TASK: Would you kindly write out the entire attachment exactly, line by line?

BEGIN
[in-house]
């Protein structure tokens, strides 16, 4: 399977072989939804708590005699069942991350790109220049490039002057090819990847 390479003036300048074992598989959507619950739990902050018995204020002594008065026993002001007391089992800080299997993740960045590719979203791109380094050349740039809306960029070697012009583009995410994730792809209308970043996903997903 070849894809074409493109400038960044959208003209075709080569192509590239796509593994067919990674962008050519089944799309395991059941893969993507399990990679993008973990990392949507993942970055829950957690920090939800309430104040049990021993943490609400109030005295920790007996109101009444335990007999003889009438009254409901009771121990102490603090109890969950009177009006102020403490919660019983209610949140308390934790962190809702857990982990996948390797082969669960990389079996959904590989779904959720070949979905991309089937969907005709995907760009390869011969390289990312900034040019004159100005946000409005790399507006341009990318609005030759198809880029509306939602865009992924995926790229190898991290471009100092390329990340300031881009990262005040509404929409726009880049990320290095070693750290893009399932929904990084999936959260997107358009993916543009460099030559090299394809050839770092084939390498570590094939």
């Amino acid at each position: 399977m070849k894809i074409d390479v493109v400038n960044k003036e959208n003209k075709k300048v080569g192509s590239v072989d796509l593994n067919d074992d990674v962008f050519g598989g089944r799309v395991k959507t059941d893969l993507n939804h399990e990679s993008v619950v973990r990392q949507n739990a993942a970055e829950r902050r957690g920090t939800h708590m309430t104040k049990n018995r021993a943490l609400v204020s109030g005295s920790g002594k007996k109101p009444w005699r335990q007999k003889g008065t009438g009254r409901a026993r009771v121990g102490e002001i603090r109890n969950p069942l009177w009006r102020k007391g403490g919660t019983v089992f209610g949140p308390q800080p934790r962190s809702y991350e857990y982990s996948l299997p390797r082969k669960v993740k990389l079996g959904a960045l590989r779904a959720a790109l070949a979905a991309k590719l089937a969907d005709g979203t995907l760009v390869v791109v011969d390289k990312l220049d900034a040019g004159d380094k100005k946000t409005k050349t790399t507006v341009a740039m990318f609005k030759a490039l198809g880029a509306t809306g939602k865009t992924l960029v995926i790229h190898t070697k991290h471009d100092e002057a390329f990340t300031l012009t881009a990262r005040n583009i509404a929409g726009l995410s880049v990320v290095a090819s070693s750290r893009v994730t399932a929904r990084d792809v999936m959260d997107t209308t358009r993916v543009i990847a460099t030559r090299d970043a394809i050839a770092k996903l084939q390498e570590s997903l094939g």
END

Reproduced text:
[in-house]
């Protein structure tokens, strides 16, 4: 399977072989939804708590005699069942991350790109220049490039002057090819990847 390479003036300048074992598989959507619950739990902050018995204020002594008065026993002001007391089992800080299997993740960045590719979203791109380094050349740039809306960029070697012009583009995410994730792809209308970043996903997903 070849894809074409493109400038960044959208003209075709080569192509590239796509593994067919990674962008050519089944799309395991059941893969993507399990990679993008973990990392949507993942970055829950957690920090939800309430104040049990021993943490609400109030005295920790007996109101009444335990007999003889009438009254409901009771121990102490603090109890969950009177009006102020403490919660019983209610949140308390934790962190809702857990982990996948390797082969669960990389079996959904590989779904959720070949979905991309089937969907005709995907760009390869011969390289990312900034040019004159100005946000409005790399507006341009990318609005030759198809880029509306939602865009992924995926790229190898991290471009100092390329990340300031881009990262005040509404929409726009880049990320290095070693750290893009399932929904990084999936959260997107358009993916543009460099030559090299394809050839770092084939390498570590094939």
């Amino acid at each position: 399977m070849k894809i074409d390479v493109v400038n960044k003036e959208n003209k075709k300048v080569g192509s590239v072989d796509l593994n067919d074992d990674v962008f050519g598989g089944r799309v395991k959507t059941d893969l993507n939804h399990e990679s993008v619950v973990r990392q949507n739990a993942a970055e829950r902050r957690g920090t939800h708590m309430t104040k049990n018995r021993a943490l609400v204020s109030g005295s920790g002594k007996k109101p009444w005699r335990q007999k003889g008065t009438g009254r409901a026993r009771v121990g102490e002001i603090r109890n969950p069942l009177w009006r102020k007391g403490g919660t019983v089992f209610g949140p308390q800080p934790r962190s809702y991350e857990y982990s996948l299997p390797r082969k669960v993740k990389l079996g959904a960045l590989r779904a959720a790109l070949a979905a991309k590719l089937a969907d005709g979203t995907l760009v390869v791109v011969d390289k990312l220049d900034a040019g004159d380094k100005k946000t409005k050349t790399t507006v341009a740039m990318f609005k030759a490039l198809g880029a509306t809306g939602k865009t992924l960029v995926i790229h190898t070697k991290h471009d100092e002057a390329f990340t300031l012009t881009a990262r005040n583009i509404a929409g726009l995410s880049v990320v290095a090819s070693s750290r893009v994730t399932a929904r990084d792809v999936m959260d997107t209308t358009r993916v543009i990847a460099t030559r090299d970043a394809i050839a770092k996903l084939q390498e570590s997903l094939g």